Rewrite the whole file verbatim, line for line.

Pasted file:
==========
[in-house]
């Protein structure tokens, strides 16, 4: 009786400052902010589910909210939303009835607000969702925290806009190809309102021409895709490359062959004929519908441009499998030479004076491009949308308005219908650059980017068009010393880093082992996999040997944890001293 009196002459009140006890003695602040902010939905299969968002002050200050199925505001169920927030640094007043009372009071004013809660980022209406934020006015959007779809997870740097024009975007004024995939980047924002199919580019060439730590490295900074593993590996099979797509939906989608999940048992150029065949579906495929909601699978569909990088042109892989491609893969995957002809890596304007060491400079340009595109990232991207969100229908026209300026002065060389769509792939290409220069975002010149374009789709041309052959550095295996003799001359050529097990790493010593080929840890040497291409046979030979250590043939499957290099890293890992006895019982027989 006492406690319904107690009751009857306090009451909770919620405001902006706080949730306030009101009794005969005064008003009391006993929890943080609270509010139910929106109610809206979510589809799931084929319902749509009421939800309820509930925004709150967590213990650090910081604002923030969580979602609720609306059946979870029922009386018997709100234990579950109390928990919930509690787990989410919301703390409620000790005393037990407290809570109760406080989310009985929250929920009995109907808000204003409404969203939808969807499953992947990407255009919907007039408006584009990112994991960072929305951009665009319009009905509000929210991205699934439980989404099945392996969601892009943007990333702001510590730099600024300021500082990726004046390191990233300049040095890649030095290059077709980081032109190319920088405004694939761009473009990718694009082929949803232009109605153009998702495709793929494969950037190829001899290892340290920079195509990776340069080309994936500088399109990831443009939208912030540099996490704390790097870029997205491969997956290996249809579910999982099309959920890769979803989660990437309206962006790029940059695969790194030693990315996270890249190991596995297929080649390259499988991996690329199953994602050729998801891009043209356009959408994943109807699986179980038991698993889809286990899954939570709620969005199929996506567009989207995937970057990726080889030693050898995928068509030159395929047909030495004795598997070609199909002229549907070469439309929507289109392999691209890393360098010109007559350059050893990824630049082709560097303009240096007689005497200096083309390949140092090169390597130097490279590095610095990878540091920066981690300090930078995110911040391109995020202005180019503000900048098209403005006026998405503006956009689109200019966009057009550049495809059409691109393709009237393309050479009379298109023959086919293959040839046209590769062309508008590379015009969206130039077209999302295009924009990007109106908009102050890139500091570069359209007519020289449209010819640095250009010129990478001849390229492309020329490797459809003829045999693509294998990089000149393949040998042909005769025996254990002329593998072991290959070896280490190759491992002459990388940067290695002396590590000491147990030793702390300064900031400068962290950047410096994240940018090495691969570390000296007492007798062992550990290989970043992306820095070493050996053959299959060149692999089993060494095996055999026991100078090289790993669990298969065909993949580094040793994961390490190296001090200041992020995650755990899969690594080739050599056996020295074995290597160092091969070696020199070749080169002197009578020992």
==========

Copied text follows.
[in-house]
């Protein structure tokens, strides 16, 4: 009786400052902010589910909210939303009835607000969702925290806009190809309102021409895709490359062959004929519908441009499998030479004076491009949308308005219908650059980017068009010393880093082992996999040997944890001293 009196002459009140006890003695602040902010939905299969968002002050200050199925505001169920927030640094007043009372009071004013809660980022209406934020006015959007779809997870740097024009975007004024995939980047924002199919580019060439730590490295900074593993590996099979797509939906989608999940048992150029065949579906495929909601699978569909990088042109892989491609893969995957002809890596304007060491400079340009595109990232991207969100229908026209300026002065060389769509792939290409220069975002010149374009789709041309052959550095295996003799001359050529097990790493010593080929840890040497291409046979030979250590043939499957290099890293890992006895019982027989 006492406690319904107690009751009857306090009451909770919620405001902006706080949730306030009101009794005969005064008003009391006993929890943080609270509010139910929106109610809206979510589809799931084929319902749509009421939800309820509930925004709150967590213990650090910081604002923030969580979602609720609306059946979870029922009386018997709100234990579950109390928990919930509690787990989410919301703390409620000790005393037990407290809570109760406080989310009985929250929920009995109907808000204003409404969203939808969807499953992947990407255009919907007039408006584009990112994991960072929305951009665009319009009905509000929210991205699934439980989404099945392996969601892009943007990333702001510590730099600024300021500082990726004046390191990233300049040095890649030095290059077709980081032109190319920088405004694939761009473009990718694009082929949803232009109605153009998702495709793929494969950037190829001899290892340290920079195509990776340069080309994936500088399109990831443009939208912030540099996490704390790097870029997205491969997956290996249809579910999982099309959920890769979803989660990437309206962006790029940059695969790194030693990315996270890249190991596995297929080649390259499988991996690329199953994602050729998801891009043209356009959408994943109807699986179980038991698993889809286990899954939570709620969005199929996506567009989207995937970057990726080889030693050898995928068509030159395929047909030495004795598997070609199909002229549907070469439309929507289109392999691209890393360098010109007559350059050893990824630049082709560097303009240096007689005497200096083309390949140092090169390597130097490279590095610095990878540091920066981690300090930078995110911040391109995020202005180019503000900048098209403005006026998405503006956009689109200019966009057009550049495809059409691109393709009237393309050479009379298109023959086919293959040839046209590769062309508008590379015009969206130039077209999302295009924009990007109106908009102050890139500091570069359209007519020289449209010819640095250009010129990478001849390229492309020329490797459809003829045999693509294998990089000149393949040998042909005769025996254990002329593998072991290959070896280490190759491992002459990388940067290695002396590590000491147990030793702390300064900031400068962290950047410096994240940018090495691969570390000296007492007798062992550990290989970043992306820095070493050996053959299959060149692999089993060494095996055999026991100078090289790993669990298969065909993949580094040793994961390490190296001090200041992020995650755990899969690594080739050599056996020295074995290597160092091969070696020199070749080169002197009578020992």